What is Self Confidence?
" Promise yourself, no matter how difficult the problem life throws at you, that you will try as hard as you can to help yourself. You acknowledge that sometimes your efforts to help yourself may not result in success, as often being properly rewarded is not in your control. "
The socio-psychological concept of self-confidence relates to self-assuredness in one's personal judgment, ability, power, etc., sometimes manifested excessively. Being confident in yourself is infectious if you present yourself well, others will want to follow in your foot steps towards success.
Factors Affecting Self Confidence
Self-esteem has been directly connected to an individual's social network, the activities they participate in, and what they hear about themselves from others. Positive self-esteem has been linked to factors such as psychological health, mattering to others, and both body image and physical health. On the contrary, low self-esteem has been associated with the outcomes of depression, health problems, and antisocial behavior. Usually, adolescents of poor health will display low self-esteem. Globally, self-confidence in boys and girls will decline during adolescence, and in contrast to boys, girls' self-confidence won't shoot back up again until early adulthood.
During adolescence, self-esteem is affected by age, race, ethnicity, puberty, health, body weight, body image, involvement in physical activities, gender presentation, gender identity, and awakening or discovery of sexuality. Self-confidence can vary and be observed in a variety of dimensions. Components of one's social and academic life affect self-esteem. An individual's self-confidence can vary in different environments, such as at home or in school.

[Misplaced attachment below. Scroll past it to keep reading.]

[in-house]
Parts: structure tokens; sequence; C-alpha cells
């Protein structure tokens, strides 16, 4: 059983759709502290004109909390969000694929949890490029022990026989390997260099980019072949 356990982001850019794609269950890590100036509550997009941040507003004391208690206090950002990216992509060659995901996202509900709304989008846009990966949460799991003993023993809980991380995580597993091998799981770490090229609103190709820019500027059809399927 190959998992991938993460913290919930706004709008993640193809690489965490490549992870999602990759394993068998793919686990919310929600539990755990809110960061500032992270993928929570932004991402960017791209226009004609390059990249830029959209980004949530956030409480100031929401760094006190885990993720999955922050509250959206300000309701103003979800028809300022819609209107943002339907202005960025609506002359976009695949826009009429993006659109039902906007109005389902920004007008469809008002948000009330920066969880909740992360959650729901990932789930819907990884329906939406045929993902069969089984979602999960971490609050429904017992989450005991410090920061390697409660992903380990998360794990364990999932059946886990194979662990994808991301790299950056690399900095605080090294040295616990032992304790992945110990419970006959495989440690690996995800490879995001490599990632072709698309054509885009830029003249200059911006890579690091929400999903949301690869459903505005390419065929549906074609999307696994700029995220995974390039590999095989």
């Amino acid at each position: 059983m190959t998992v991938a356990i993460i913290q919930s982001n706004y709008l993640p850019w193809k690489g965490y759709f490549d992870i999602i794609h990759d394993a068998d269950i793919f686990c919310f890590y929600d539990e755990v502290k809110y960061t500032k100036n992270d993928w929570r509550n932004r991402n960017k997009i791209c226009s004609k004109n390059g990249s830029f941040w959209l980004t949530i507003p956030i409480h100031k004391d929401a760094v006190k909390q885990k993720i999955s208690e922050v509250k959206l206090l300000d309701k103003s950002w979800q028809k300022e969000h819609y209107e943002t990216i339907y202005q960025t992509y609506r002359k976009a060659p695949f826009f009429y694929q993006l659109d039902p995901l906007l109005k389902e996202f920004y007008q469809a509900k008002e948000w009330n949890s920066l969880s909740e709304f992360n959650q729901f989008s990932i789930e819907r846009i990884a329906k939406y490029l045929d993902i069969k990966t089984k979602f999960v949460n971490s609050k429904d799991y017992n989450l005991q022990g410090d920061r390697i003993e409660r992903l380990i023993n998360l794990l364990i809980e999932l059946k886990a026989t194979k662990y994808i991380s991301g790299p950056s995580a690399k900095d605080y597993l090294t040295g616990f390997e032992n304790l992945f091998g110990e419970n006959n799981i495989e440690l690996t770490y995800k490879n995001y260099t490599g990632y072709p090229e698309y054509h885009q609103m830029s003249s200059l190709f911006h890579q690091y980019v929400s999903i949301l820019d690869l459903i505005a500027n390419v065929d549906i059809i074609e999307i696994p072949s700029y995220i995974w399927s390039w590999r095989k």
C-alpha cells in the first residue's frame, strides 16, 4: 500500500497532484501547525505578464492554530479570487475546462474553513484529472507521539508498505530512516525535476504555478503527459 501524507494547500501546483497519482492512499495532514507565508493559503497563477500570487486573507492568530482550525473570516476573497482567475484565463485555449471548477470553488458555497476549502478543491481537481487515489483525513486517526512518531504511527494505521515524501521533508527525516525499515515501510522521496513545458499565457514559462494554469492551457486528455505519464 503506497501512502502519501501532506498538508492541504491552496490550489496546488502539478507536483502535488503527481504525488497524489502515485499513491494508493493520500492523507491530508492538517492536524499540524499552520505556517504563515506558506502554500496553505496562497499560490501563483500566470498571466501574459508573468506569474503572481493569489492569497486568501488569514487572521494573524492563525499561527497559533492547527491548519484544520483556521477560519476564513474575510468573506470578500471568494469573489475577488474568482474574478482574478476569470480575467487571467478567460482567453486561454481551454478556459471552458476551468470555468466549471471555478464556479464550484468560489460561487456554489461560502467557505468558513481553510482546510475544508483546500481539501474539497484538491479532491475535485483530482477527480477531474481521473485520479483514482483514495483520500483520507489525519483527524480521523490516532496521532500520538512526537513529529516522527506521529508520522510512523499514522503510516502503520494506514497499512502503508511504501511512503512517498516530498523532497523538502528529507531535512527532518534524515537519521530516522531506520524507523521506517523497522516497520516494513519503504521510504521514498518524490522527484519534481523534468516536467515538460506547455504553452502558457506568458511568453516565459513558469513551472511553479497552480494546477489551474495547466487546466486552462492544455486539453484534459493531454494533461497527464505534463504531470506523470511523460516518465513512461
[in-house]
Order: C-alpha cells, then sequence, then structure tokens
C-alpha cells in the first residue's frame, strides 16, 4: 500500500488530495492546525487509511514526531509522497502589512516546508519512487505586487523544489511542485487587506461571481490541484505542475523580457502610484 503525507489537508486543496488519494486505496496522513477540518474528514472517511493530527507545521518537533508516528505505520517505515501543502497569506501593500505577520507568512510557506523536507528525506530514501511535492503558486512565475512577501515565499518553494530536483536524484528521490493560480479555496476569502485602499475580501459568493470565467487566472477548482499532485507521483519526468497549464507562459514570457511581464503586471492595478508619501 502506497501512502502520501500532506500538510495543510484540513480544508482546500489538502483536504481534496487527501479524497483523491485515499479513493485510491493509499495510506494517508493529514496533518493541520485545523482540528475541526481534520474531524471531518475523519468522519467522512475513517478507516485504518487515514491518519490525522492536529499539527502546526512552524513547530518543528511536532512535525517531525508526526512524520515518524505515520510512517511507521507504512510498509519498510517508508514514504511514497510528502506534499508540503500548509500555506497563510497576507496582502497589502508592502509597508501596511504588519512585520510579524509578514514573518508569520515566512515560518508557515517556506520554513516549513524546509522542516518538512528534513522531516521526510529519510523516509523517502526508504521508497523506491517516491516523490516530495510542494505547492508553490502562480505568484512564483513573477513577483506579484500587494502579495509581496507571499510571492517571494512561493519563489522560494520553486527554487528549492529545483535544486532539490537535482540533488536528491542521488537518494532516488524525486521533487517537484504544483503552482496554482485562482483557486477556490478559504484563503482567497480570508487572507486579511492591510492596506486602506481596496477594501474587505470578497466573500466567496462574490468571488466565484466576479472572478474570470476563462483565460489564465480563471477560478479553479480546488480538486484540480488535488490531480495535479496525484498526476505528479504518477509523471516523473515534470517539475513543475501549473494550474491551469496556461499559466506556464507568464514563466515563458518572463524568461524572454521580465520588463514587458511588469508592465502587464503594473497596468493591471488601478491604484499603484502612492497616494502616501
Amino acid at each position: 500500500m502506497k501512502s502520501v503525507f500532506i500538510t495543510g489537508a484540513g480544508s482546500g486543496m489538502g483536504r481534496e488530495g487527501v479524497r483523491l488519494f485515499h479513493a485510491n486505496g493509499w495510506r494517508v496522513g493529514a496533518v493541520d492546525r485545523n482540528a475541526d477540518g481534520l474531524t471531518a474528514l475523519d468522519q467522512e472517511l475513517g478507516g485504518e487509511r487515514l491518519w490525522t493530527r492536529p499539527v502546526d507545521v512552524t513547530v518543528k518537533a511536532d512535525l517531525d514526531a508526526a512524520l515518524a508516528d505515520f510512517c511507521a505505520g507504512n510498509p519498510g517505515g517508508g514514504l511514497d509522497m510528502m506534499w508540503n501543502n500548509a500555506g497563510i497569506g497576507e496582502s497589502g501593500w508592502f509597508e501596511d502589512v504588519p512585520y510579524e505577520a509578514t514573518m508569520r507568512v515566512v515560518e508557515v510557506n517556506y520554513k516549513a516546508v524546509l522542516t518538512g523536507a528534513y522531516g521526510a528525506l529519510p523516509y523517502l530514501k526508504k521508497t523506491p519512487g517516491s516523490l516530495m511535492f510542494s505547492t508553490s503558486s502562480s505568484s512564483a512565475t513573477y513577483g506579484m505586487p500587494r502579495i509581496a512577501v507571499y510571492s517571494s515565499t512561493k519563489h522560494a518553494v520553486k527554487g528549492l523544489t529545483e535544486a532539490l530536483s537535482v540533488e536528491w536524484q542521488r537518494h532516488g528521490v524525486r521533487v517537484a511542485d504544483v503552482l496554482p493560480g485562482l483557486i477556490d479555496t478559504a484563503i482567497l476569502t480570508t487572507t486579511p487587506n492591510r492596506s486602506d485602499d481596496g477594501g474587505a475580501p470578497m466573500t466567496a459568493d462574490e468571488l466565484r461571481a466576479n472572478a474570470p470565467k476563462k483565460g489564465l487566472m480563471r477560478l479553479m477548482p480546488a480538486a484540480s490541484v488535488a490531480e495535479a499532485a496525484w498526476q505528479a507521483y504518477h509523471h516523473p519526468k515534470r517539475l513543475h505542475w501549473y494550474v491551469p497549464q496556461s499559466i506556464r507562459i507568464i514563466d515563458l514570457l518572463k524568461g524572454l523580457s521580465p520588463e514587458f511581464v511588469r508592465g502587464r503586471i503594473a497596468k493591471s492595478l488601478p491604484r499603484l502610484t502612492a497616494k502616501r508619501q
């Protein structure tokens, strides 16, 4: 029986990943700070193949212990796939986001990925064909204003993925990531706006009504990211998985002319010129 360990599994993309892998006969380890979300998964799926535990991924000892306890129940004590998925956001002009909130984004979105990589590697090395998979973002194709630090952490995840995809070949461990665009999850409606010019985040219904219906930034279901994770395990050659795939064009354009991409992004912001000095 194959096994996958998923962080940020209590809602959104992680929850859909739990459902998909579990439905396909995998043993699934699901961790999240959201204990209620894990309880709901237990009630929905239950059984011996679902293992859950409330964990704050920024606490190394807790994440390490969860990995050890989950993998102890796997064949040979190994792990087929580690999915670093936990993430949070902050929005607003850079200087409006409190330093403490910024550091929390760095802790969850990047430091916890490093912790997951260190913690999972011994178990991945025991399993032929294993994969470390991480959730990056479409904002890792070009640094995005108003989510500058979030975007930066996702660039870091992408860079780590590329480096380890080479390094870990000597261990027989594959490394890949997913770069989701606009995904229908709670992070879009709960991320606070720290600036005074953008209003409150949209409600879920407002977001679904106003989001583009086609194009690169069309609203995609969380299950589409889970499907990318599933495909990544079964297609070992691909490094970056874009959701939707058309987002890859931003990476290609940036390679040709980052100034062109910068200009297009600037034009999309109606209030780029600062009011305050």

Implicit vs. Explicit Self-Confidence
Implicit can be defined as something that is implied or understood though not directly expressed. Explicit is defined as something that is fully and clearly expressed; leaving nothing implied. Implicitly measured self-esteem has been found to be weakly correlated with explicitly measured self-esteem. This leads some critics to assume that explicit and implicit self confidence are two completely different types of self-esteem.
Therefore, this has drawn the conclusion that one will either have a distinct, unconscious self-esteem OR they will consciously misrepresent how they feel about themselves. Recent studies have shown that implicit self-esteem doesn't particularly tap into your unconscious, rather that people consciously overreport their levels of self-esteem.
Another possibility is that implicit measurement may be assessing a different aspect of conscious self-esteem altogether. Inaccurate self-evaluation is commonly observed in healthy populations. In the extreme, large differences between one's self-perception and one's actual behavior is a hallmark of a number of disorders that have important implications for understanding treatment seeking and compliance.